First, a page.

The Unlisted Public Company Market (UPCoM) on the Hanoi Stock Exchange (HNX) is effectively a mezzanine exchange, set up to encourage unlisted firms to participate in the securities market, with a view that those on UPCoM may later transfer onto the main market. UPCoM brings a number of benefits to investors. Transactions, clearance and settlement are all carried out through a centralised system, and investors are protected by a legal and regulatory framework. The exchange also has high standards of transparency and data accessibility, publishing information on constituent companies and trading to help investors make investment decisions. Investors can also use the HNX trading system and its network of registered securities companies to find counterparties to buy and sell securities.
For companies, inclusion on UPCoM boosts visibility and accessibility to investors, while being a useful step towards full listing, allowing them a platform to improve transparency and corporate governance to reach HNX standards. For the authorities, the market allows better regulation of over-the-counter trading, and helps in bringing more companies into the formal economy.
As of end-2016 there were 413 stocks on UPCoM, a significant rise from 256 in 2015. Total market cap was VND303.36trn ($13.6bn), a leap from VND61.03trn ($2.7bn) a year earlier. Total trading value reached VND31.95trn ($1.4bn), up from VND14.29trn ($639.3m) in 2015. “The market’s growth is a big success,” Nguyen Thanh Long, chairman of the HNX, told OBG. “The challenge now is to push more state-owned enterprises to list on UPCoM to improve their transparency, and then get them to a full listing.”
There were a total of 21 new listings on UPCoM in the first three months of 2016 alone, and by December, newcomers were arriving at a rate of one a day. This should help boost what have been rather low liquidity and thin trading volumes. Major recent listings include Vietnam Airlines, which debuted on January 3, 2017, with its 1.22bn shares listed with a starting price of VND28,000 ($1.25). The shares surged 40% within days of their release, with investors looking to tap into rapid air passenger growth in the region, and doubtless also with an eye on a potential future privatisation. The carrier’s listing is a boon for UPCoM, accounting for up to 11% of its total market capitalisation at one stage soon after its float.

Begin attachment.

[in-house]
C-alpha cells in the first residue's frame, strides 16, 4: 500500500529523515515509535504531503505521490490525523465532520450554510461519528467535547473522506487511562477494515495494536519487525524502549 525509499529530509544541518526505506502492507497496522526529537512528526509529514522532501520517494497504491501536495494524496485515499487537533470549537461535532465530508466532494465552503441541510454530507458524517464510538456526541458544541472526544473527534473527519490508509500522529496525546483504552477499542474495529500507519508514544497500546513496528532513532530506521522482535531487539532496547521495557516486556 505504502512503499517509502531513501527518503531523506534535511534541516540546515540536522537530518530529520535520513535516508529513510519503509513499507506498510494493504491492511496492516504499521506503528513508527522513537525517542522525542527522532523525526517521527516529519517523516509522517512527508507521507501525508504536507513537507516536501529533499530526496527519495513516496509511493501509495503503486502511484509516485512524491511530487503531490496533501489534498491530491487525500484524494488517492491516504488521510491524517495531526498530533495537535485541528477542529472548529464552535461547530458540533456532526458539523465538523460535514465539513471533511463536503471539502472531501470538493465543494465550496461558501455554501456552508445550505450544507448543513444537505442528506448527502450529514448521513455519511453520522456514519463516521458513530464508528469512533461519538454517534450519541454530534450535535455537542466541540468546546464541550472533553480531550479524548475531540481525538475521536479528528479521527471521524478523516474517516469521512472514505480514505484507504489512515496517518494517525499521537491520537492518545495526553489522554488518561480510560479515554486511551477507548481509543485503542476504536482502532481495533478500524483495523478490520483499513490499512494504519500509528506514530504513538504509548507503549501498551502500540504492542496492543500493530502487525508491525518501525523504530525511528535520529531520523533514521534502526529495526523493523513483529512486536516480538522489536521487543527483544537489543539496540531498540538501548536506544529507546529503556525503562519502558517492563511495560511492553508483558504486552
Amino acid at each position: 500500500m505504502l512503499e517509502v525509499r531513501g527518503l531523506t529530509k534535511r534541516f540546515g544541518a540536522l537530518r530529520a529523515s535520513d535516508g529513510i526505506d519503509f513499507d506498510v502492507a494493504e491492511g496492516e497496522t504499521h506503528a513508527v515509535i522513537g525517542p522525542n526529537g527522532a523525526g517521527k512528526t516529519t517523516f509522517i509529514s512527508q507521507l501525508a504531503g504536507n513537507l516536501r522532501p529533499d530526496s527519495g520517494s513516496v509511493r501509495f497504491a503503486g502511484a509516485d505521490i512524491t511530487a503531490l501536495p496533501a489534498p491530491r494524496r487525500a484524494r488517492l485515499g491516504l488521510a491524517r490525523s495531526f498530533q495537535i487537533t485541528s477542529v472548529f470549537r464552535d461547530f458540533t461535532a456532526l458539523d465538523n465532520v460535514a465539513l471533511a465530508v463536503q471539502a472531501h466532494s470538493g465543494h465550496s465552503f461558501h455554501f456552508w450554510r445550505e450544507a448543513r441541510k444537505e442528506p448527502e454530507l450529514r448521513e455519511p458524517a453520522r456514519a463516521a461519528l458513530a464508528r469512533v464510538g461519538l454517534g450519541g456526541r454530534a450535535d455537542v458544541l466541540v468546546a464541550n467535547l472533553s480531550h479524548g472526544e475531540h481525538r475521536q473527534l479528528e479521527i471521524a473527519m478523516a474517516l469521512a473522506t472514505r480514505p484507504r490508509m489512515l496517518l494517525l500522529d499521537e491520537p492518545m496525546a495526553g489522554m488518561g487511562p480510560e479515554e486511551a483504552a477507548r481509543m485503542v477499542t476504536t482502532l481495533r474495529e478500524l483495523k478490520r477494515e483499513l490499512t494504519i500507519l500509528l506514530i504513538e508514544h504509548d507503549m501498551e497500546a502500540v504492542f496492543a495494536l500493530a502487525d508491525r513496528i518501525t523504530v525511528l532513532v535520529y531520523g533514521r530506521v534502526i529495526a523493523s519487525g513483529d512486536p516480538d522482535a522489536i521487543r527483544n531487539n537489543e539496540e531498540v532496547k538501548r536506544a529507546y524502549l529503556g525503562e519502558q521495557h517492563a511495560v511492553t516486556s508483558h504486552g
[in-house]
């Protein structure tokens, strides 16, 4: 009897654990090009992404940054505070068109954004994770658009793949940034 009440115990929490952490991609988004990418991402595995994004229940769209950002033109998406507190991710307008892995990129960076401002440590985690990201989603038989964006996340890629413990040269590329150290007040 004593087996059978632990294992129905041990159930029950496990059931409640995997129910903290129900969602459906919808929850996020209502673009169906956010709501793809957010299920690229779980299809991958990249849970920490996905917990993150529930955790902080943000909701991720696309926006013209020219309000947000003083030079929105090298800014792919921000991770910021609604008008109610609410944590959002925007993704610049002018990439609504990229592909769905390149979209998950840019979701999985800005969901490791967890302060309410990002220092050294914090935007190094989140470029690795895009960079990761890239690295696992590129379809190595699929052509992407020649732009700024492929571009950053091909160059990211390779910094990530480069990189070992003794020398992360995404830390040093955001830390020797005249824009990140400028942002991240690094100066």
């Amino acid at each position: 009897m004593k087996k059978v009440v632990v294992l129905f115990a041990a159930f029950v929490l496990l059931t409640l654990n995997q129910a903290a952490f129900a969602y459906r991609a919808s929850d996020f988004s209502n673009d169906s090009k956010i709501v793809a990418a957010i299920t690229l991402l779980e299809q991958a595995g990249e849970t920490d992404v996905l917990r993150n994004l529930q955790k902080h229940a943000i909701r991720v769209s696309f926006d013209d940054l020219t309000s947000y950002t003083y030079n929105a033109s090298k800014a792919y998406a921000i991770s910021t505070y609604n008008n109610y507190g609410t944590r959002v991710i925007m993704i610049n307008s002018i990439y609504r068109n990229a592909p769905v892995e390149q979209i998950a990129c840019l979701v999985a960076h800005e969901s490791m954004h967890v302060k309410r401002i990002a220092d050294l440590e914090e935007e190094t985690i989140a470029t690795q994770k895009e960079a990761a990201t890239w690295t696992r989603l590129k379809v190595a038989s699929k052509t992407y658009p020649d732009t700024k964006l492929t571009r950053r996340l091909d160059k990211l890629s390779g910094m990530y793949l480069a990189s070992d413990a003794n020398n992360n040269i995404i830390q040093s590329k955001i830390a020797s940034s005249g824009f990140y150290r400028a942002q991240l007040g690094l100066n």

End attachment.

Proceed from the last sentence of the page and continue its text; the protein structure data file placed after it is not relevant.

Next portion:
The government has an 86% stake in the airline, with Japan’s ANA Holdings holding another 8.8%, meaning that the free float is a fairly small proportion of shares.
In October 2016 the government listed Hanoi Beer Alcohol Beverage Corporation (Habeco) on UPCoM, in preparation for a float on the Ho Chi Minh City Stock Exchange (HOSE). The brewer had a market share of 19.8% in 2015, according to press reports, down from 22% in 2013 and 2014. Danish brewing giant Carlsberg owns a 17% stake in Habeco, with the state holding some 82%. Habeco’s share price soared nearly 300% in the days after listing. In January 2017 its HOSE debut priced shares almost three times higher than on UPCoM, with 231m shares at VND127,600 ($5.71) each.
Banks On Board
In January 2017 Vietnam International Bank (VIB) made its debut on UPCoM, listing 564.4m shares at VND17,000 ($0.76) apiece, indicating overall market capitalisation of VND9.6trn ($429.4m). The bank said the listing was intended to improve transparency, market capitalisation and share liquidity, while improving access for investors. VIB is one of the country’s stronger banks. It made VND702bn ($31.4m) profit before tax in 2016, up 7% on 2015. It has a recent history of generous dividend payments, handing out 25% in 2015. Commonwealth Bank of Australia has a 20% stake in VIB, meaning that other foreign shareholders can take another 10% of the bank.
Meanwhile, another lender, Maritime Bank, also listed in January 2017, with 1.17m shares priced at VND3000 ($0.13) each, while Techcombank, VPB ank, OCB and Kienlong Bank have also reportedly submitted plans to the State Securities Commission for listing on UPCoM.